Is Gemma Collins’ doctor right to tell her there is ‘no rush’ to have children at 37?

Reality television star Gemma Collins’ hope of having children has been restored after she was told by her doctor that her fertility has been restored

The Only Way Is Essex star and her boyfriend, James Argent appeared on ITV’s This Morning to discuss the ups and downs of their relationship.

The 37-year-old told presenters Holly Willoughby and Philip Schofield that she had sought a second opinion and to her surprise was told that her follicles had started to grow again.

She said: “Recently I’ve got a second opinion, my follicles have started growing again which is amazing. I burst into tears. The doctor said there’s no pressure, no rush to have kids.”

But is her doctor right? At 37 is there no rush to have children? Women are constantly being told that their fertility declines once they reach 35. We want to know if we can all just relax and wait for nature to take its course, or if we have to be pro-active in our approach to our fertility.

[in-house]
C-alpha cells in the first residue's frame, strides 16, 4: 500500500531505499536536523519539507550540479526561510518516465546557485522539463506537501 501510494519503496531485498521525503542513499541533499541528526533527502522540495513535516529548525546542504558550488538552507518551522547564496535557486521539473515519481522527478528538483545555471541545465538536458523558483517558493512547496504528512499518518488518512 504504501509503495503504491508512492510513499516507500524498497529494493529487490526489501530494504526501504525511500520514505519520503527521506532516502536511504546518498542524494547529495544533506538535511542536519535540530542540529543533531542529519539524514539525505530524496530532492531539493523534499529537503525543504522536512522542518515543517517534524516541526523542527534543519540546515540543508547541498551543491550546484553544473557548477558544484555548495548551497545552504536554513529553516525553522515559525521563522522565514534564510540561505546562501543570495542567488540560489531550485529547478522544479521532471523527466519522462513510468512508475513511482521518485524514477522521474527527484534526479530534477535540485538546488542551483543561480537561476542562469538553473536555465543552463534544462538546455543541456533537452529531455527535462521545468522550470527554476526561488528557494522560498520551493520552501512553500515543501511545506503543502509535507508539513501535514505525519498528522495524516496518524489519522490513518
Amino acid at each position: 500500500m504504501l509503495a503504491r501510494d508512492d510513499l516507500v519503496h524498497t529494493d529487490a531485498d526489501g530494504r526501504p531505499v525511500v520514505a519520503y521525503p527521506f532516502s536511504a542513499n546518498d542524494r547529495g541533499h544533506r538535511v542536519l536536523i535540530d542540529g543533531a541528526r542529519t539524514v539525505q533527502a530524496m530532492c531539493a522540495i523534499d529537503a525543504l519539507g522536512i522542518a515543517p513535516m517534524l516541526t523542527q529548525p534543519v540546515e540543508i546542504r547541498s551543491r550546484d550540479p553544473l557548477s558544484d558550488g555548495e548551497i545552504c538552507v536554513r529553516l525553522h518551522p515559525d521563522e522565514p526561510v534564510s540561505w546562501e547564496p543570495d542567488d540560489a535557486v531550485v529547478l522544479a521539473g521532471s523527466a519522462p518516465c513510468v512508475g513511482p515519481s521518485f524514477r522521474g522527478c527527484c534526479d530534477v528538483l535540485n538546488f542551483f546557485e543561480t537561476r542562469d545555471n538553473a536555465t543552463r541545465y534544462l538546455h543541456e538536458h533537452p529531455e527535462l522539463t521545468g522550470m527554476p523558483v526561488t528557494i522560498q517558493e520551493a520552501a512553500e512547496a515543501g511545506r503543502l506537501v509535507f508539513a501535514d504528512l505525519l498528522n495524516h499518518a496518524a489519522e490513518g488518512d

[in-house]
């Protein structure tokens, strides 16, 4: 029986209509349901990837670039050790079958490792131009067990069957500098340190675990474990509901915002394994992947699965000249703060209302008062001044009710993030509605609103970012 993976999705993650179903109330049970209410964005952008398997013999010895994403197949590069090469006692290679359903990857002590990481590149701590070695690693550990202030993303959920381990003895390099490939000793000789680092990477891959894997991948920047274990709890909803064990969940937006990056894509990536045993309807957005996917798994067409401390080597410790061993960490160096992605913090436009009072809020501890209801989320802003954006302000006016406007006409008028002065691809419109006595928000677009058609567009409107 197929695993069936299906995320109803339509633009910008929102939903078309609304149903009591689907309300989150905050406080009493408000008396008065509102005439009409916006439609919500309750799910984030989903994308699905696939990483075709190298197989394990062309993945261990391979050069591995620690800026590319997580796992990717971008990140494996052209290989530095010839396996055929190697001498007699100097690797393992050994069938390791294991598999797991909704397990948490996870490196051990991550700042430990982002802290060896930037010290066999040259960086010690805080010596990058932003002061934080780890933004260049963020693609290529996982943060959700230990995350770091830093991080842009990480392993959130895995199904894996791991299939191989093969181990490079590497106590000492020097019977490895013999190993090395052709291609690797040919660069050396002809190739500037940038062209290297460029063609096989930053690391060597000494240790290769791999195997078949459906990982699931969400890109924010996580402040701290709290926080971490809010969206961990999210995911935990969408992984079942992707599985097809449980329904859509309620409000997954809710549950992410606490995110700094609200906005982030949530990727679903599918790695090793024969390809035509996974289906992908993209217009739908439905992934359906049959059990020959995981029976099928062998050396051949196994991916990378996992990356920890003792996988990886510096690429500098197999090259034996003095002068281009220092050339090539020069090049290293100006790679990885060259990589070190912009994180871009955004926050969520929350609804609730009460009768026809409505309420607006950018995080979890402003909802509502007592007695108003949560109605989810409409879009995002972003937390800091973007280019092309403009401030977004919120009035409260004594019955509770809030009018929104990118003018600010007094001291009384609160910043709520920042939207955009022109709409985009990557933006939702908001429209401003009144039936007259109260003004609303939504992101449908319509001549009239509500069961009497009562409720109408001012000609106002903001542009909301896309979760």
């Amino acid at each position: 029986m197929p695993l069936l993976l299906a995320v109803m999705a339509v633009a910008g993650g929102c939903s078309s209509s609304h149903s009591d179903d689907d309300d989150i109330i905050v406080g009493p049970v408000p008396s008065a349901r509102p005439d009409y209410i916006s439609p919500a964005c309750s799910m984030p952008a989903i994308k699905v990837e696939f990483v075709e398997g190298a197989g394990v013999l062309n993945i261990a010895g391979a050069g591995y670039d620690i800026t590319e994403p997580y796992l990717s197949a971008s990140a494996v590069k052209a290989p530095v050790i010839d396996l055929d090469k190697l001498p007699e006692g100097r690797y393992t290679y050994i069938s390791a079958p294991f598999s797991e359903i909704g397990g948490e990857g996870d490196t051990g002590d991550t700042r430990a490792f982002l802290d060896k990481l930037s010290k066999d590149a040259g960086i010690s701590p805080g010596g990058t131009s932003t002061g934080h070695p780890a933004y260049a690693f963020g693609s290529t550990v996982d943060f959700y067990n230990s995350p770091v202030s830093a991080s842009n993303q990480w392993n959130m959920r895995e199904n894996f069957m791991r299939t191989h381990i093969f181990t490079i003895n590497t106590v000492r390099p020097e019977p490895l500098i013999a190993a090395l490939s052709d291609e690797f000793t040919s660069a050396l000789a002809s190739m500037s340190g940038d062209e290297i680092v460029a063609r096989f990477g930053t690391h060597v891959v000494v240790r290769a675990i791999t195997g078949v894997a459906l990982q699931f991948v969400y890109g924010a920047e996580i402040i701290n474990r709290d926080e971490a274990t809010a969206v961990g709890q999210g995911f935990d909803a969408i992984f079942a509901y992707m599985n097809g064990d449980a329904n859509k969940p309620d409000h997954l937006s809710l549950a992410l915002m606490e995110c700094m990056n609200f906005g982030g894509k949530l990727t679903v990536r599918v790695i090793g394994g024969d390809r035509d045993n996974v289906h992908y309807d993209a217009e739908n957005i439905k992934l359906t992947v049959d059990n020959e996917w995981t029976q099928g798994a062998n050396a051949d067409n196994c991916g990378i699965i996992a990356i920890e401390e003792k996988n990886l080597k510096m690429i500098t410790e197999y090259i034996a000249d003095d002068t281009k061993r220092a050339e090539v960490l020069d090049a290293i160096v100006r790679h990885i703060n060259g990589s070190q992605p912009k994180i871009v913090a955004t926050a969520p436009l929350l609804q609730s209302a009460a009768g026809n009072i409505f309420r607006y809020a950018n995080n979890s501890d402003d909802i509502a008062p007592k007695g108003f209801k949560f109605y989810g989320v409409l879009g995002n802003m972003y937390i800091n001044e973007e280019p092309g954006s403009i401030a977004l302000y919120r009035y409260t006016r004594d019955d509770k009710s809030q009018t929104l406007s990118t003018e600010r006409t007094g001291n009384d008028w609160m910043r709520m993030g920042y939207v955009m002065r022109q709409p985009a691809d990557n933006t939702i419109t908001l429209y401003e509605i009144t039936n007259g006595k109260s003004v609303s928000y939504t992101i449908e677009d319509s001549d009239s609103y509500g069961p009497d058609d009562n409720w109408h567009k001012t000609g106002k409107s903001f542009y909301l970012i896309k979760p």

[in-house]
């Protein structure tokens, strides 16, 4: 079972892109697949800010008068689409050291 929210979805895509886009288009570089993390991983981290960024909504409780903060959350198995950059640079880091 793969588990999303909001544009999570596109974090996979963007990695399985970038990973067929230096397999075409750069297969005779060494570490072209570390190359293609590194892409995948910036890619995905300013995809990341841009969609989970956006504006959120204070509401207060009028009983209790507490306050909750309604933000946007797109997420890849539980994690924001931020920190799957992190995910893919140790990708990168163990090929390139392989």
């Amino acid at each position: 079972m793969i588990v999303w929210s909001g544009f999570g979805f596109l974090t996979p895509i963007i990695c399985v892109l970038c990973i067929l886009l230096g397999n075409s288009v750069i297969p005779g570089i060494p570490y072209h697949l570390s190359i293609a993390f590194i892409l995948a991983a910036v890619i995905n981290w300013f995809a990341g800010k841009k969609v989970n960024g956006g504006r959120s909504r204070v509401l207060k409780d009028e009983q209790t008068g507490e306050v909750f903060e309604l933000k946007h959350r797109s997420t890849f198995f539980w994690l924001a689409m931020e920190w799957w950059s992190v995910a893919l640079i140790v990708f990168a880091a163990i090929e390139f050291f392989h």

With more and more women leaving it later to have a family, IVF babble asked Professor Tim Child, medical director at Oxford Fertility, his thoughts on the best time to have children.

He said: “A woman’s fertility declines from her mid-30s, though this is more down to genetic quality of her eggs, rather than the egg numbers being low. However, sometimes a woman’s egg count (known as ‘ovarian reserve’) does reduce faster than expected in which case fertility can be affected by both factors, egg number and genetic quality.

“It’s probably not true that there should be a ‘rush to have a child at 37’ though it is important to be aware of the natural reduction in female fertility from a woman’s mid-30s. Certainly it’s not a good idea to plan to leave trying to conceive until the late 30s or early 40s if there is the option of conceiving before. Whilst many women in their late 30s or early 40s do not have a problem conceiving, many do and treatment success may be limited.

“Ovarian reserve can be checked fairly easily with an AMH blood test, or with a fertility pelvic ultrasound scan counting the follicles. If tests suggest a low number of eggs then it is worth considering how long to delay trying for a pregnancy for, perhaps by consulting with a fertility specialist.”

Did you wait until your late 30s or 40s to have children? Were you successful in your quest to have children later in life? Let us know your story, email mystory@ivfbabble.com

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